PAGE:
Tasmania is blessed with beautiful and intact landscapes and excellent protection of much of the state. World Heritage Areas and national parks have long been coveted by developers and have been resisted – with varying degrees of success – over the years. The old saying ‘Eternal vigilance is the price of freedom’ is certainly true in a place like Tasmania.
Under the current very pro ‘development’ Liberal government in Tasmania there are no end of proposals for private developments in national parks and other parts of the conservation network (check here for a current list). Mountain Journal has covered some of these, including the cable car planned for kunanyi/ Mt Wellington, the walking track into Lake Geeves in the south west of the state, and the gondola and re-development that is being proposed for the Cradle Valley in the north of the state.
Now a new proposal being pursued which would see helicopter tourism inside the Walls of Jerusalem National Park in central Tasmania.
Anyone who has walked into the Walls knows that it is one of the absolute jewels of Tasmania. Ancient pencil pines, a myriad of lakes, rocky peaks, challenging terrain, silence and beauty. However, according to The Advocate newspaper, “plans for an unusual eco-tourism attraction on an island in the Walls of Jerusalem National Park are making progress.
The federal Environment Department has invited public comment on a company called Wild Drake’s plan to build and operate a small standing camp on Halls Island, Lake Malbena.
The camp would support activities including kayaking, hill walks, bushwalking, cultural interpretation, wildlife viewing, poetry, art, botany, bird watching, astronomy and “citizen science” trips with guest experts in science, art and culture.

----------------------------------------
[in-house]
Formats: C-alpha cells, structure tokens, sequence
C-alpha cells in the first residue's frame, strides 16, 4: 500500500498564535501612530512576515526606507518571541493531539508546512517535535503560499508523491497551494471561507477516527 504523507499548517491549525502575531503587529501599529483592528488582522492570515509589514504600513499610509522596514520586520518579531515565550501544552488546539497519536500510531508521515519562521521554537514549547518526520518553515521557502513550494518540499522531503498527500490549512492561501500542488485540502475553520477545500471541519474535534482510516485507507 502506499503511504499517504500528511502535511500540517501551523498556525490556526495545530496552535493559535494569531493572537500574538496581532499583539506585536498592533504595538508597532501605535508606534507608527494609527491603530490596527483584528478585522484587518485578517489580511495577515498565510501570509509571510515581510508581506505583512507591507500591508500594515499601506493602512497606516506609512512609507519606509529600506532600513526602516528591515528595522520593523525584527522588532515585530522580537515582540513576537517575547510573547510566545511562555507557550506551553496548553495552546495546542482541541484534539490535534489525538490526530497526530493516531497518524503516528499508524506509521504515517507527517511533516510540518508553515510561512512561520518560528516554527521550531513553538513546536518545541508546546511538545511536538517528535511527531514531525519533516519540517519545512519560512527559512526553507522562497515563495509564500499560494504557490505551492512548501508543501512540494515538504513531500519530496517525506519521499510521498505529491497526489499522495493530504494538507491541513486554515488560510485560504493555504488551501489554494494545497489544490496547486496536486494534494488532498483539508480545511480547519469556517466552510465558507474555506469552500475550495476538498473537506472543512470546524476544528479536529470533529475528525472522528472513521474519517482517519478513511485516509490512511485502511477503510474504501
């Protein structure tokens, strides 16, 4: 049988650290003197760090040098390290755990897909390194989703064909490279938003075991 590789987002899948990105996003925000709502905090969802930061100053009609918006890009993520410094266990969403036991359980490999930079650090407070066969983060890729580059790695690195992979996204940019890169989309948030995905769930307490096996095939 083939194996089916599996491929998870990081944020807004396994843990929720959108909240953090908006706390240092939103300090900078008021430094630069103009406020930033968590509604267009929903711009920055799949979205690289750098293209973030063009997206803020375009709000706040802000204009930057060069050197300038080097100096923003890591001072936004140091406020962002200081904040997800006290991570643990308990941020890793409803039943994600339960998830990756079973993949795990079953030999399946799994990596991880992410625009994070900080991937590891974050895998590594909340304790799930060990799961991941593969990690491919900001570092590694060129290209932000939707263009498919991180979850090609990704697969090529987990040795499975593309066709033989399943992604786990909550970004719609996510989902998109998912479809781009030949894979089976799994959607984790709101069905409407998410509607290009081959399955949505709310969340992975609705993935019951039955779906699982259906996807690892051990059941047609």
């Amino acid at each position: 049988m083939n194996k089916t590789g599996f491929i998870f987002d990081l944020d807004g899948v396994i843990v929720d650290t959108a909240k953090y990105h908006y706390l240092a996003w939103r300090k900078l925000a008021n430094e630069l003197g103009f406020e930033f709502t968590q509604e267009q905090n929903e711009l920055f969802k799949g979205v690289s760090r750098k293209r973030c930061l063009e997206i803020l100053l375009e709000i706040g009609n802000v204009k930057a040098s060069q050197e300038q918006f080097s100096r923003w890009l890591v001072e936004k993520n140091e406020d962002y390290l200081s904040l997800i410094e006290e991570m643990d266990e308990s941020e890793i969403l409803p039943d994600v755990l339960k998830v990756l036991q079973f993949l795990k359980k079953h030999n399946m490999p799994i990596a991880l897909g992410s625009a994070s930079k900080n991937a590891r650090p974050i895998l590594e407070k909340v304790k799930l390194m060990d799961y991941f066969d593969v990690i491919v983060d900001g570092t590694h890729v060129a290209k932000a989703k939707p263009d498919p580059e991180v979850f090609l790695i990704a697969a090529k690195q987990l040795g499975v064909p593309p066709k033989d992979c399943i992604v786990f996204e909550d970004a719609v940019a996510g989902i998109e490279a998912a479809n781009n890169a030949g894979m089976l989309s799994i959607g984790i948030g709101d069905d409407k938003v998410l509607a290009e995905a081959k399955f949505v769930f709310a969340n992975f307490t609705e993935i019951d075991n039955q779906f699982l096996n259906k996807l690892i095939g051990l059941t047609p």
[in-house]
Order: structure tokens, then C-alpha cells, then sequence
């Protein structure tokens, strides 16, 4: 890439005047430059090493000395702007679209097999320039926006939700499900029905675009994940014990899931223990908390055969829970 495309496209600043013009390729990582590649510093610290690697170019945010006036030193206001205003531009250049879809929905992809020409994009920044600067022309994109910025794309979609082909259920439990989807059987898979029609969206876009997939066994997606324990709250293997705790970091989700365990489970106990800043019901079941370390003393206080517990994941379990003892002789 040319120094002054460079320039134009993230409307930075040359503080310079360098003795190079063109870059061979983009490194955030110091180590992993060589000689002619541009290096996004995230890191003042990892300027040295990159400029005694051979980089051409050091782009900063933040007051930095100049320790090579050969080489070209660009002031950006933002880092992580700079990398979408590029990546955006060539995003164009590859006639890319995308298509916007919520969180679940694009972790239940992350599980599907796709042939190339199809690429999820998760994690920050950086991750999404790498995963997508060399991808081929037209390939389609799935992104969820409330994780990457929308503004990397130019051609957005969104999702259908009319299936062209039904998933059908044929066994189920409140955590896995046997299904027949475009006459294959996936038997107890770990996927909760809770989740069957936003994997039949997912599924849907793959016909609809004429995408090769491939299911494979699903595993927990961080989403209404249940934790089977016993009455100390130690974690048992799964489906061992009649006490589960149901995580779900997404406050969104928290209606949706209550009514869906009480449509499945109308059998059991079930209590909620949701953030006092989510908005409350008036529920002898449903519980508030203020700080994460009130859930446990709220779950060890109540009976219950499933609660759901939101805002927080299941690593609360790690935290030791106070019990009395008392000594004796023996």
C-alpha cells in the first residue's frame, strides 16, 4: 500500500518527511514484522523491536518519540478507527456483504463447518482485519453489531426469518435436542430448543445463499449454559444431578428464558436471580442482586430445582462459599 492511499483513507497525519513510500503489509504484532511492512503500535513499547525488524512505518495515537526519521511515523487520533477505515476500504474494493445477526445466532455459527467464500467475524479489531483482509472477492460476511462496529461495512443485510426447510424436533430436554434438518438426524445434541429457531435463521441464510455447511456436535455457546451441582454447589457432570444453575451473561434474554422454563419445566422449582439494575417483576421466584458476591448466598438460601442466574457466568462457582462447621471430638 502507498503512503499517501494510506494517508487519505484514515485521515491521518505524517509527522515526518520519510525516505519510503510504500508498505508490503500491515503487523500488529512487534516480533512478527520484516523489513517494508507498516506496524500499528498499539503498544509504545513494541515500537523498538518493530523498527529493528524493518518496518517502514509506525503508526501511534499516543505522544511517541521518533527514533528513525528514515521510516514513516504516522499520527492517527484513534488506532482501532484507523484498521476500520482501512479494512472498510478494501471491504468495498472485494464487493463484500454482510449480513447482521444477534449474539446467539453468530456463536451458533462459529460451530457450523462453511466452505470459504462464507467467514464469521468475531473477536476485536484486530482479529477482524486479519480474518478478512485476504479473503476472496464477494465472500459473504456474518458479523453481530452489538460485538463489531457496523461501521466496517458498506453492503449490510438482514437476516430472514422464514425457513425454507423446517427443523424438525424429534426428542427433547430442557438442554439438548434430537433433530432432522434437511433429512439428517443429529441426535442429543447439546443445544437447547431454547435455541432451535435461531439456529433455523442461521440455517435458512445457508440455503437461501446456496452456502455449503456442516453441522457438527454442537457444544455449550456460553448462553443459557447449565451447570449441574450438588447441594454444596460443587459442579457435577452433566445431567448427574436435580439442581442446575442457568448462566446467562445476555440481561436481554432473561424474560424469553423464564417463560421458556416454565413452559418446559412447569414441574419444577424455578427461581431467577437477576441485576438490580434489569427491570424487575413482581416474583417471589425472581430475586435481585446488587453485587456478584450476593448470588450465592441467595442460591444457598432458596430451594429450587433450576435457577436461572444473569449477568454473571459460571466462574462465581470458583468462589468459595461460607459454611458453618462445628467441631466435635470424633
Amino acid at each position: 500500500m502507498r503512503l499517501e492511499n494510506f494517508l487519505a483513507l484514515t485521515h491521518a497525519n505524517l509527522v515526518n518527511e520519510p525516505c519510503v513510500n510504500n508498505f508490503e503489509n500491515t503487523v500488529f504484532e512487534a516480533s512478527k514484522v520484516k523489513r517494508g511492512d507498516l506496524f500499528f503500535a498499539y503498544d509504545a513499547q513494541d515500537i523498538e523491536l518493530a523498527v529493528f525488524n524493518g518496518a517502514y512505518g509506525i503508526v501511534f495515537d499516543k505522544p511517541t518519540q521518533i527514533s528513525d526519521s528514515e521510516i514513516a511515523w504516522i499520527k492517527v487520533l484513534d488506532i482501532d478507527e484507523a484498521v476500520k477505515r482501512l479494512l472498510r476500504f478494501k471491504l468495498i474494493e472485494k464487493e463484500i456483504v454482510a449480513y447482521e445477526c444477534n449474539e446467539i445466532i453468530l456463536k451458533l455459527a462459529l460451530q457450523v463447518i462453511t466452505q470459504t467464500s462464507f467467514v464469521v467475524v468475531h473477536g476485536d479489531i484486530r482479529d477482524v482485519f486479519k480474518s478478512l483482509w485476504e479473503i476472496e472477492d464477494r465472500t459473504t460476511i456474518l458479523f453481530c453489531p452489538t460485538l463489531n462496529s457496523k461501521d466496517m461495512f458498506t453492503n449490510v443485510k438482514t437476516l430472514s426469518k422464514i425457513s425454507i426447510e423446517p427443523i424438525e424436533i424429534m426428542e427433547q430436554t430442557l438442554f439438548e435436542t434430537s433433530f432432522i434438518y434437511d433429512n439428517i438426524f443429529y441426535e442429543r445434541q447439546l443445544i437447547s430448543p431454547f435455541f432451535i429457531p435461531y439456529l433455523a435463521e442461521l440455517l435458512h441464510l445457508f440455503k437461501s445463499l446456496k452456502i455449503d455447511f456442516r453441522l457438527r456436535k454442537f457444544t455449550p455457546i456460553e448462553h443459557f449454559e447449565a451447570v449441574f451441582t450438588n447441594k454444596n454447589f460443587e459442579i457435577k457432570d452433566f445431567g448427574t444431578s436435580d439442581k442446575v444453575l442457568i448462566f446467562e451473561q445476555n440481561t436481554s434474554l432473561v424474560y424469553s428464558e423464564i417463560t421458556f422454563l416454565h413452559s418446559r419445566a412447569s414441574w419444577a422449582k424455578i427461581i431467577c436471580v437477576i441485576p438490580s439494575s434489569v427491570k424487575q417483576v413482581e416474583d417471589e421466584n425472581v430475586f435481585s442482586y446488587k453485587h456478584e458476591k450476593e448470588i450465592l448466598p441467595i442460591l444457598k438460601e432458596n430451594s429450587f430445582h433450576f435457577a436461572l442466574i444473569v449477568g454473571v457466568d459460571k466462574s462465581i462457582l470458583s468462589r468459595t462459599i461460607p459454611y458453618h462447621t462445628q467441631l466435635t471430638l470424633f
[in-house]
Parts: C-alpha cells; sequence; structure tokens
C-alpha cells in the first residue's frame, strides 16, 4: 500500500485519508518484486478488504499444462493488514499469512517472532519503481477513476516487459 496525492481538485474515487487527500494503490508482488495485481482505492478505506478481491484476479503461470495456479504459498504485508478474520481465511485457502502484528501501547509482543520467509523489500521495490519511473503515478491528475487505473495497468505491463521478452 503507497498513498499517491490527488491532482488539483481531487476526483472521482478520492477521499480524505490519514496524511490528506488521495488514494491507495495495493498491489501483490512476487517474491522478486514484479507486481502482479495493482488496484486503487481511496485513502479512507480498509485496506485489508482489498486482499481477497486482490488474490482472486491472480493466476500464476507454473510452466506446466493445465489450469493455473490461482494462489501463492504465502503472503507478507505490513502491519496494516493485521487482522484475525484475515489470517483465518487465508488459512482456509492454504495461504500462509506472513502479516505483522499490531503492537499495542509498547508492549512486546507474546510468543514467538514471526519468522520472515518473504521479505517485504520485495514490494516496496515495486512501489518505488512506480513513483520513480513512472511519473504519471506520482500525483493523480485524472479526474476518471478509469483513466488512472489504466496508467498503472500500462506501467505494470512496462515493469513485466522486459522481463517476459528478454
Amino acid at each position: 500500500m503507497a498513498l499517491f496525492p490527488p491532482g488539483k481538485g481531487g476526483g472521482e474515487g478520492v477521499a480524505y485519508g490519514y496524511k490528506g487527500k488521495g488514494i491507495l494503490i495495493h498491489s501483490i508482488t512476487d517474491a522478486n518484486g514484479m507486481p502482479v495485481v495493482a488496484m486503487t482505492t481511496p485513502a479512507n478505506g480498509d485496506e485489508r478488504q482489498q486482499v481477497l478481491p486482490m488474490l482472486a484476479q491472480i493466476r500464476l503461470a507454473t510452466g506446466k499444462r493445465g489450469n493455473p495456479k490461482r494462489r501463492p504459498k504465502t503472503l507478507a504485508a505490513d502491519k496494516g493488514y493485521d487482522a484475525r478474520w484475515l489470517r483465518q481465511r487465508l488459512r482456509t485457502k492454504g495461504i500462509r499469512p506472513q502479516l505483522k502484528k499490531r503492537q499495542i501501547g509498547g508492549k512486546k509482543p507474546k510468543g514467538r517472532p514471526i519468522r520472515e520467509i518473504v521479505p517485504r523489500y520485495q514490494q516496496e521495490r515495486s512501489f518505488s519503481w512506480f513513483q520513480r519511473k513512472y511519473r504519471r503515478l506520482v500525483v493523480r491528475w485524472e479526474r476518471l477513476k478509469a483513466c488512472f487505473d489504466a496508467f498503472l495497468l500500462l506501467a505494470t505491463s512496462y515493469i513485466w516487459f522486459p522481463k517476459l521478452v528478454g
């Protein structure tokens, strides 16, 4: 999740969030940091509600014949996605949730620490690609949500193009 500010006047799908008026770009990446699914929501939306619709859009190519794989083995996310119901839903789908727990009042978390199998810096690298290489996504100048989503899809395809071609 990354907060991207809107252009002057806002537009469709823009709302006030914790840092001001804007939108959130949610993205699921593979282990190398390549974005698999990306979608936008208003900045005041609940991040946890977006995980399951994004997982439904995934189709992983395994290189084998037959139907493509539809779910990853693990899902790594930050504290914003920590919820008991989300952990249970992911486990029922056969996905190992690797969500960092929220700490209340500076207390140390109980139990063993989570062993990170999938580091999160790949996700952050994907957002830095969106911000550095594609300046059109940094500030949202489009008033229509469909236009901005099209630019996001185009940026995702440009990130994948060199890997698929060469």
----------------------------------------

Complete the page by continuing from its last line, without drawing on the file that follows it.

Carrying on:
“The primary theme of the project is one of cultural immersion …,” documents lodged with the department by Wild Drake said.
“Key target markets will be discerning travellers looking for new discoveries, deep heritage and strong narratives, natural encounters and lean luxury.”
The company said it would be a small-scale operation aimed at the “very top end of the market”.
Customers would be flown to the island by helicopter from Derwent Bridge.
The state government in 2015 listed the project as one of four extra eco-tourism projects in national parks to go to the next stage of an expressions of interest process.”
The ABC reports that the tourism operators Daniel and Simone Hackett of RiverFly1864 want to build a ‘lakeside helipad and walking track, as well as accommodation buildings and kitchen and toilet facilities on the island’.
One of the arguments against these types of development is that they then provide a precedent for further developments. You could argue that the private hut system that runs along the Overland Track is thoughtfully designed, with minimal visual impacts on other users. But each new development paves the way for the next and this is clearly a government that cannot consider the concept of ‘enoughness’.
So now we have another proposal which will include noisy and carbon intensive high consumption ‘eco’ tourism.
But its not all going exactly to plan. Both environmental groups and recreational fishers have expressed concern about the suitability of the proposal and the process being used by the government to assess it and possibly discrepancies in the information that the developer has provided to government authorities tasked with assessing it.